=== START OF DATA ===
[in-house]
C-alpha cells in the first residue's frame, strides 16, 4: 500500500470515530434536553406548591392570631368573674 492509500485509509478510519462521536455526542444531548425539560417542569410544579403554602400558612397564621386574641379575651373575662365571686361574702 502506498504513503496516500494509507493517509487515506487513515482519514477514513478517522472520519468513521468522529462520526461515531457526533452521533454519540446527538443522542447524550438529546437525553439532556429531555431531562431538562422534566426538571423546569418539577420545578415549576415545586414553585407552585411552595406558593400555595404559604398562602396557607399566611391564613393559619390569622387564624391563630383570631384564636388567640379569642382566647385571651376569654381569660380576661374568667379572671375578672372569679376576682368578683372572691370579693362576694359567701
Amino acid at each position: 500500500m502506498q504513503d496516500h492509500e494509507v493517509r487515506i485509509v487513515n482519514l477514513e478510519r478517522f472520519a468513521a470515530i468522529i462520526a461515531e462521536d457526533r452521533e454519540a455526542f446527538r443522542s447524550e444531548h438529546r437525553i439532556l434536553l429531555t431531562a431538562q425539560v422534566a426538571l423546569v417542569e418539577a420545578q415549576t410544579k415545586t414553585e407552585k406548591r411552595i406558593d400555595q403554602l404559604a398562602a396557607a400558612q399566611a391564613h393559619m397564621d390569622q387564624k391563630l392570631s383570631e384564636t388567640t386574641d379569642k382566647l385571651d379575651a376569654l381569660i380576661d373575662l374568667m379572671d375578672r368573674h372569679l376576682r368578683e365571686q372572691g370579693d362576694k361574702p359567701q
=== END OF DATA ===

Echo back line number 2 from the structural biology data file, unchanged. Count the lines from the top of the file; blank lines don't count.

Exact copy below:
C-alpha cells in the first residue's frame, strides 16, 4: 500500500470515530434536553406548591392570631368573674 492509500485509509478510519462521536455526542444531548425539560417542569410544579403554602400558612397564621386574641379575651373575662365571686361574702 502506498504513503496516500494509507493517509487515506487513515482519514477514513478517522472520519468513521468522529462520526461515531457526533452521533454519540446527538443522542447524550438529546437525553439532556429531555431531562431538562422534566426538571423546569418539577420545578415549576415545586414553585407552585411552595406558593400555595404559604398562602396557607399566611391564613393559619390569622387564624391563630383570631384564636388567640379569642382566647385571651376569654381569660380576661374568667379572671375578672372569679376576682368578683372572691370579693362576694359567701